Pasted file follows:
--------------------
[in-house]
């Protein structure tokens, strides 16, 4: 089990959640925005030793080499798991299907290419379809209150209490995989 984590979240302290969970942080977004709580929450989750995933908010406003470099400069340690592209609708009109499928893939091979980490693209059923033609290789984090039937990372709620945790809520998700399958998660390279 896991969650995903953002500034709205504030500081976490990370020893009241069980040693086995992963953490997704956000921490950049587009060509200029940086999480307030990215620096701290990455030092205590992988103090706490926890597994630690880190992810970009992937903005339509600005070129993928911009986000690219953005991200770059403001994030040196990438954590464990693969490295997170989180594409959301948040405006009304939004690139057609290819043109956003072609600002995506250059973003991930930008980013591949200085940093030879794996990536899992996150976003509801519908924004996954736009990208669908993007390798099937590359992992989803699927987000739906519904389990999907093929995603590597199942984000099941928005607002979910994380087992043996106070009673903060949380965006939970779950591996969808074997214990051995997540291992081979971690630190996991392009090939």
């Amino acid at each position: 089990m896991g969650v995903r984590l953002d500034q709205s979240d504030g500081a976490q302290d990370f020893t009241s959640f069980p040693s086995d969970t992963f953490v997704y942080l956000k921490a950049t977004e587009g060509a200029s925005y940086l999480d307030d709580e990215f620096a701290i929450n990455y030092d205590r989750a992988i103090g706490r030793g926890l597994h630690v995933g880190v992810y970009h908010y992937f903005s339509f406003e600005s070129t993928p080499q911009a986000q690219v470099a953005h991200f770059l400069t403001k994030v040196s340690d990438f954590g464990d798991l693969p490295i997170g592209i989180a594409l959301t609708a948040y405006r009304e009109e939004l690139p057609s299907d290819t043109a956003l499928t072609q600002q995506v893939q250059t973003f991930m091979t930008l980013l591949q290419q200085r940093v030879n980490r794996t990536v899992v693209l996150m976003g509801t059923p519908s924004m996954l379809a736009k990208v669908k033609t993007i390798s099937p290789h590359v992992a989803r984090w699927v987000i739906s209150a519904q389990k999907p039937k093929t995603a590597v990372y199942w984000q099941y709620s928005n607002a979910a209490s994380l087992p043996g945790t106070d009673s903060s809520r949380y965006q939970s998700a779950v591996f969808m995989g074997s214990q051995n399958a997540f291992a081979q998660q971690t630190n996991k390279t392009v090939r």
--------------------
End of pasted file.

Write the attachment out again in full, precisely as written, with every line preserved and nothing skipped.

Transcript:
[in-house]
């Protein structure tokens, strides 16, 4: 089990959640925005030793080499798991299907290419379809209150209490995989 984590979240302290969970942080977004709580929450989750995933908010406003470099400069340690592209609708009109499928893939091979980490693209059923033609290789984090039937990372709620945790809520998700399958998660390279 896991969650995903953002500034709205504030500081976490990370020893009241069980040693086995992963953490997704956000921490950049587009060509200029940086999480307030990215620096701290990455030092205590992988103090706490926890597994630690880190992810970009992937903005339509600005070129993928911009986000690219953005991200770059403001994030040196990438954590464990693969490295997170989180594409959301948040405006009304939004690139057609290819043109956003072609600002995506250059973003991930930008980013591949200085940093030879794996990536899992996150976003509801519908924004996954736009990208669908993007390798099937590359992992989803699927987000739906519904389990999907093929995603590597199942984000099941928005607002979910994380087992043996106070009673903060949380965006939970779950591996969808074997214990051995997540291992081979971690630190996991392009090939």
């Amino acid at each position: 089990m896991g969650v995903r984590l953002d500034q709205s979240d504030g500081a976490q302290d990370f020893t009241s959640f069980p040693s086995d969970t992963f953490v997704y942080l956000k921490a950049t977004e587009g060509a200029s925005y940086l999480d307030d709580e990215f620096a701290i929450n990455y030092d205590r989750a992988i103090g706490r030793g926890l597994h630690v995933g880190v992810y970009h908010y992937f903005s339509f406003e600005s070129t993928p080499q911009a986000q690219v470099a953005h991200f770059l400069t403001k994030v040196s340690d990438f954590g464990d798991l693969p490295i997170g592209i989180a594409l959301t609708a948040y405006r009304e009109e939004l690139p057609s299907d290819t043109a956003l499928t072609q600002q995506v893939q250059t973003f991930m091979t930008l980013l591949q290419q200085r940093v030879n980490r794996t990536v899992v693209l996150m976003g509801t059923p519908s924004m996954l379809a736009k990208v669908k033609t993007i390798s099937p290789h590359v992992a989803r984090w699927v987000i739906s209150a519904q389990k999907p039937k093929t995603a590597v990372y199942w984000q099941y709620s928005n607002a979910a209490s994380l087992p043996g945790t106070d009673s903060s809520r949380y965006q939970s998700a779950v591996f969808m995989g074997s214990q051995n399958a997540f291992a081979q998660q971690t630190n996991k390279t392009v090939r």